Have you ever dreamed of being a professional chef in the world of Japanese food? If you haven’t, then you’ve probably wanted to become a professional eater in the world of Japanese food. Or maybe you want to do both. You want to cook it all, eat it all, and then have your free dessert with pride and gusto.
You can do all of this at Tokyo Kitchen in Asakusa, which is a cooking class offered primarily to tourists visiting the Tokyo area (although it is available to residents as well). The classes are given completely in English by Yoshimi Daido, who has been cooking for herself and the rest of her family since the age of 10 and is something of a professional home chef. She knows exactly the right amount of time to leave rice cooking in a cast-iron pot (no rice cookers in this class) and the number of seconds to wait before dropping another set of vegetables into the hot oil for tempura. She measures nothing, but everything comes out tasting deliciously.
Japan is certainly a mecca of tourist activities–places to see, temples to pray at, streets to shop. It is also a world of experience if you know where to look. Yoshimi’s class is personal: you learn, chop, peel, season, mix, fry and cook together. The meal you make is truly authentic, and you had more than half a hand in its conception.
Not only do you cook, but Yoshimi also provides a brief but detailed background of Japanese cuisine, explaining everything from the different types of soy sauce to the multiple onomatopoeic words that are used to describe food in Japanese to table and chopstick manners. You can take notes on the note cards she gives you–note cards with all of the recipes you make that day. Everything is basically already taken care of for you; you just need to show up. As Yoshimi told me: “The hardest part of this class is putting on the apron.” (She was not wrong. The apron takes some effort.)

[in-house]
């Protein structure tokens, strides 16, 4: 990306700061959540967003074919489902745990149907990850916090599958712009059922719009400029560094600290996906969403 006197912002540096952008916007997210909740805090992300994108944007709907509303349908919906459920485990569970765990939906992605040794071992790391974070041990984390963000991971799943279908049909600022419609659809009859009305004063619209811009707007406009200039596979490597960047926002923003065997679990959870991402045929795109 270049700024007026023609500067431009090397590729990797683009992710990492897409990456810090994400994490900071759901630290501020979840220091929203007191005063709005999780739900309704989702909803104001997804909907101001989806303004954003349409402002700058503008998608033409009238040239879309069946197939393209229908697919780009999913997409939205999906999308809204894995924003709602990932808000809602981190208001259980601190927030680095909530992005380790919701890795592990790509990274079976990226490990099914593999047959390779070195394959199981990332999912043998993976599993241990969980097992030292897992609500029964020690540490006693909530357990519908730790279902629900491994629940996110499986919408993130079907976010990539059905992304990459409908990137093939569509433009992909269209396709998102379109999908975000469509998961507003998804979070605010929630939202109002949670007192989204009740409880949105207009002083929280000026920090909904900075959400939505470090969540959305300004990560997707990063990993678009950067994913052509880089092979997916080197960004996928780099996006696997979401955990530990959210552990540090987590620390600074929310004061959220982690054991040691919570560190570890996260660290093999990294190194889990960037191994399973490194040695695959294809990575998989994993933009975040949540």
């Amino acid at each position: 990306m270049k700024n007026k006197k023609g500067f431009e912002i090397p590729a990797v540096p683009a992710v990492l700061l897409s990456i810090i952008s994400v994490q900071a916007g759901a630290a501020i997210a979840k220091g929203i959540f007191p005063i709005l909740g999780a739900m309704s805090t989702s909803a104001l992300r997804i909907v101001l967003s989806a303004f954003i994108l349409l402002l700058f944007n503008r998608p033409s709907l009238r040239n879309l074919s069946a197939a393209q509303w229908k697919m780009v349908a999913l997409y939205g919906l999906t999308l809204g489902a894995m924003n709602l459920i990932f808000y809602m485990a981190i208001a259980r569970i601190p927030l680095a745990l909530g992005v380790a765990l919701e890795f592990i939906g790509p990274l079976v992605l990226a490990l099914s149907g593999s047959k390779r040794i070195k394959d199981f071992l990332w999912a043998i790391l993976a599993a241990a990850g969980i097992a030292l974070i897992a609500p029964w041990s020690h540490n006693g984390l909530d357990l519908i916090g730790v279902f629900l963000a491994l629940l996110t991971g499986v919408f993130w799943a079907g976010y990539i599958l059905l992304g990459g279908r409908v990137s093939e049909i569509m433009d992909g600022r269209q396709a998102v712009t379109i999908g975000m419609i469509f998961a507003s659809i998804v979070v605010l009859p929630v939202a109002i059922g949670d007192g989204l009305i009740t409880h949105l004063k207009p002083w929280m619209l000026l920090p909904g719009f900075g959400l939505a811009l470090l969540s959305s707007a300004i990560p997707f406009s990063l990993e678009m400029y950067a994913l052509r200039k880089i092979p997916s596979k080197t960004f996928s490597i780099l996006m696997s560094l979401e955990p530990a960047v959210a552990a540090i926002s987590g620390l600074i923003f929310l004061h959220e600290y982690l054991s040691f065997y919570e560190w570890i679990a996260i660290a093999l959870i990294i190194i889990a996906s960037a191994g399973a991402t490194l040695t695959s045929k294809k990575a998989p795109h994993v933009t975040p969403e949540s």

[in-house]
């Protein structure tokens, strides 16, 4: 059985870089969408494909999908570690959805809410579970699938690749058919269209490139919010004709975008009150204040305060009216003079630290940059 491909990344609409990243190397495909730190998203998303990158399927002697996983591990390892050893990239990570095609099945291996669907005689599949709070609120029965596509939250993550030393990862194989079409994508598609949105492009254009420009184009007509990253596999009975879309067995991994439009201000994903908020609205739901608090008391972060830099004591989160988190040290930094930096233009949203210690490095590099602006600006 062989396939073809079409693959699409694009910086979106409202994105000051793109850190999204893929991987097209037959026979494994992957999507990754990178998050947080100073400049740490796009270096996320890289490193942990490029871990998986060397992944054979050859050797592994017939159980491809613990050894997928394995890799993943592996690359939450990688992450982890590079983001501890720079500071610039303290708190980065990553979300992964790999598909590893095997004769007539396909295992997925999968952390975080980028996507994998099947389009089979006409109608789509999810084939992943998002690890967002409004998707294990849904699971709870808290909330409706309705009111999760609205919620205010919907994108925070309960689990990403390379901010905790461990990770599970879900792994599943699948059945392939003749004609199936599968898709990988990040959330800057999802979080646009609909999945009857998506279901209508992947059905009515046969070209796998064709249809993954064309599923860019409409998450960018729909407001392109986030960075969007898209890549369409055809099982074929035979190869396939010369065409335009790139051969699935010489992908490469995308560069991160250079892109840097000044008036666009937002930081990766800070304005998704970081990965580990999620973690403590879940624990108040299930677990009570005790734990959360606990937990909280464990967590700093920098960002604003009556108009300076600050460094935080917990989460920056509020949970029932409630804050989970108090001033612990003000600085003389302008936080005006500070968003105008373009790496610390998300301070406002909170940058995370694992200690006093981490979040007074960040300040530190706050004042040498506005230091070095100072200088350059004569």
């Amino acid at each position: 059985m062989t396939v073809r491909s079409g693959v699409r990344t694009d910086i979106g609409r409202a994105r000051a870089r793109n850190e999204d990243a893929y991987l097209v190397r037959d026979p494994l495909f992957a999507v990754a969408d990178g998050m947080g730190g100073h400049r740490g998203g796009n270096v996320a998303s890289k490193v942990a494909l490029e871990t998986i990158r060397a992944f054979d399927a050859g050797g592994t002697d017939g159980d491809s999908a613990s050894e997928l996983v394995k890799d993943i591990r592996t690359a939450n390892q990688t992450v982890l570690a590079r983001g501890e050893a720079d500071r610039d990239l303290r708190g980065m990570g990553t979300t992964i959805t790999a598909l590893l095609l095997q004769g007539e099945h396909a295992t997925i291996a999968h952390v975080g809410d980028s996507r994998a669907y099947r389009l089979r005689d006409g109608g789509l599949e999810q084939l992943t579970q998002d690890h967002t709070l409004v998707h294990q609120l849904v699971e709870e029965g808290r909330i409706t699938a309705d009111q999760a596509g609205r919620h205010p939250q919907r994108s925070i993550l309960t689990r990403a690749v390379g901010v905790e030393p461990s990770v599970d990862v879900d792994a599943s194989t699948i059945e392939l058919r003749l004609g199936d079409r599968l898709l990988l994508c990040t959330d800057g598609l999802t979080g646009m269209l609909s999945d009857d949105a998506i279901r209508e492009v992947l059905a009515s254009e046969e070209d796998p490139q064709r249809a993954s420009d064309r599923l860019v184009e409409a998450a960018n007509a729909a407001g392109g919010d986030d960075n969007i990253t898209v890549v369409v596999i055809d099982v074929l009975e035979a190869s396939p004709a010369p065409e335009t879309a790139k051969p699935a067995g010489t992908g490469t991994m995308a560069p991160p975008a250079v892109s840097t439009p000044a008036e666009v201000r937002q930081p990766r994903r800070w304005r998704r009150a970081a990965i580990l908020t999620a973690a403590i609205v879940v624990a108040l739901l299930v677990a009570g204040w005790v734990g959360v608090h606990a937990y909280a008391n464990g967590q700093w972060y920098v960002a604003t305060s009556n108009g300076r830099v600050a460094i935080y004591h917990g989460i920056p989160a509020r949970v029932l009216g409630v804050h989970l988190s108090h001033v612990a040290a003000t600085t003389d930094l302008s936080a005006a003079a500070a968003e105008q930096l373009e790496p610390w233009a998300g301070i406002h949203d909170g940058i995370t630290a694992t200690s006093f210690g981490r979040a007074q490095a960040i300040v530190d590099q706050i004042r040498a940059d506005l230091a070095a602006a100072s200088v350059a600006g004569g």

I had the pleasure of experiencing Yoshimi’s class this past Monday with my roommate. We made vegetable and shrimp tempura, hiyayakko (cold, seasoned tofu with toppings), seasoned spinach and miso soup from scratch (none of that instant or powder broth stuff). It was just a few hours of casual cooking, but I learned a lot–including the secret as to why tempura shrimp is always long instead of curled, which BLEW MY MIND. (I’m not telling you! You have to figure it out for yourself!) Even if you think you might know everything there is to know about Japanese food, it’s a completely different experience when someone who has been doing this for their entire life is right in front of you explaining how to fry tempura.
I’ve fried a ton of tempura in my life. It’s definitely in my list of top three Japanese foods. But my tempura has never been as good as when I made it with Yoshimi.
Perhaps the best part is that the class is actually fun. Waking up at 9 to take a cooking class was not my idea of a good time, but Yoshimi’s class was worth it. The “classroom”–an apartment Yoshimi rents specifically for the class–itself is worth it: it’s situated next to the Sumida river and is refurbished, giving it an airy, modern feel in an older but beautiful neighborhood.
Yoshimi also offers a kimono try-on experience for women, so after you’ve finished eating your meal (with your complementary dessert) you can have her fit you into a kimono and take pictures. She also films a short movie throughout the lesson and puts it together for you on her blog and Facebook so you can have a little souvenir of what you did, and of course show it off to everyone you know on social media.
Classes are held in the mornings on weekdays and in the evenings during the weekend, and the menu is set for each day, although if you are the first person to book the class you can request to cook something else.
Check out the website here. Happy cooking! More importantly: happy eating!
All photos taken by Massiel Gutierrez. The opinions expressed are the author’s own.